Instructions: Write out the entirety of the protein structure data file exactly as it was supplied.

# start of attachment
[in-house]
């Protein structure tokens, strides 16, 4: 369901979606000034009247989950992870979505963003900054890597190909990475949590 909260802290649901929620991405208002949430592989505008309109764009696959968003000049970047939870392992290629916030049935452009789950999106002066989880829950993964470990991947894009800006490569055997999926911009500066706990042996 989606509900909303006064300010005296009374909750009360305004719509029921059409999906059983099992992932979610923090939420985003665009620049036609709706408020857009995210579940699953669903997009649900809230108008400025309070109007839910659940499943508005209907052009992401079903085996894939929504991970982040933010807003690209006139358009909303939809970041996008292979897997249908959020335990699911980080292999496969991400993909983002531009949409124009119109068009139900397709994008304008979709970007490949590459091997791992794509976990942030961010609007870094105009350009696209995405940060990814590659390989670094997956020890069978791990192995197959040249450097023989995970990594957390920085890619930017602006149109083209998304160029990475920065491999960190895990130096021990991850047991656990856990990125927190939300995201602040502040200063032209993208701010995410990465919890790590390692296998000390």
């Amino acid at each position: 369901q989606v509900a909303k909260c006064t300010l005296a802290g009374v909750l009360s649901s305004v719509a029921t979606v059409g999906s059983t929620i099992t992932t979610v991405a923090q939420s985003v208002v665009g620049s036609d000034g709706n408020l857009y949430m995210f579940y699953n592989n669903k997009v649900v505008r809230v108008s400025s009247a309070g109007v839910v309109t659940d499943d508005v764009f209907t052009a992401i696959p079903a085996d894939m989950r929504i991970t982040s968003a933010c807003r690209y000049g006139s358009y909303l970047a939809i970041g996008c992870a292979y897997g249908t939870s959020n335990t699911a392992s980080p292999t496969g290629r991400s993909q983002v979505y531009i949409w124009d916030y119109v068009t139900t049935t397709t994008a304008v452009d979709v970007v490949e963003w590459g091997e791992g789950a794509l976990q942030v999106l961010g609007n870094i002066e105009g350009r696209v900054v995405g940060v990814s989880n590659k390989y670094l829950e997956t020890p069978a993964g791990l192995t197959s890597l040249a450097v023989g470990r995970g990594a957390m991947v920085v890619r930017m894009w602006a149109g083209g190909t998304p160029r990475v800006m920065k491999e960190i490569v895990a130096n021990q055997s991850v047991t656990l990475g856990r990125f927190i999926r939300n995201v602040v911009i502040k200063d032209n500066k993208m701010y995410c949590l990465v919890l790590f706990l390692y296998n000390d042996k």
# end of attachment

[in-house]
């Protein structure tokens, strides 16, 4: 369901979606000034009247989950992870979505963003900054890597190909990475949590 909260802290649901929620991405208002949430592989505008309109764009696959968003000049970047939870392992290629916030049935452009789950999106002066989880829950993964470990991947894009800006490569055997999926911009500066706990042996 989606509900909303006064300010005296009374909750009360305004719509029921059409999906059983099992992932979610923090939420985003665009620049036609709706408020857009995210579940699953669903997009649900809230108008400025309070109007839910659940499943508005209907052009992401079903085996894939929504991970982040933010807003690209006139358009909303939809970041996008292979897997249908959020335990699911980080292999496969991400993909983002531009949409124009119109068009139900397709994008304008979709970007490949590459091997791992794509976990942030961010609007870094105009350009696209995405940060990814590659390989670094997956020890069978791990192995197959040249450097023989995970990594957390920085890619930017602006149109083209998304160029990475920065491999960190895990130096021990991850047991656990856990990125927190939300995201602040502040200063032209993208701010995410990465919890790590390692296998000390």
């Amino acid at each position: 369901q989606v509900a909303k909260c006064t300010l005296a802290g009374v909750l009360s649901s305004v719509a029921t979606v059409g999906s059983t929620i099992t992932t979610v991405a923090q939420s985003v208002v665009g620049s036609d000034g709706n408020l857009y949430m995210f579940y699953n592989n669903k997009v649900v505008r809230v108008s400025s009247a309070g109007v839910v309109t659940d499943d508005v764009f209907t052009a992401i696959p079903a085996d894939m989950r929504i991970t982040s968003a933010c807003r690209y000049g006139s358009y909303l970047a939809i970041g996008c992870a292979y897997g249908t939870s959020n335990t699911a392992s980080p292999t496969g290629r991400s993909q983002v979505y531009i949409w124009d916030y119109v068009t139900t049935t397709t994008a304008v452009d979709v970007v490949e963003w590459g091997e791992g789950a794509l976990q942030v999106l961010g609007n870094i002066e105009g350009r696209v900054v995405g940060v990814s989880n590659k390989y670094l829950e997956t020890p069978a993964g791990l192995t197959s890597l040249a450097v023989g470990r995970g990594a957390m991947v920085v890619r930017m894009w602006a149109g083209g190909t998304p160029r990475v800006m920065k491999e960190i490569v895990a130096n021990q055997s991850v047991t656990l990475g856990r990125f927190i999926r939300n995201v602040v911009i502040k200063d032209n500066k993208m701010y995410c949590l990465v919890l790590f706990l390692y296998n000390d042996k």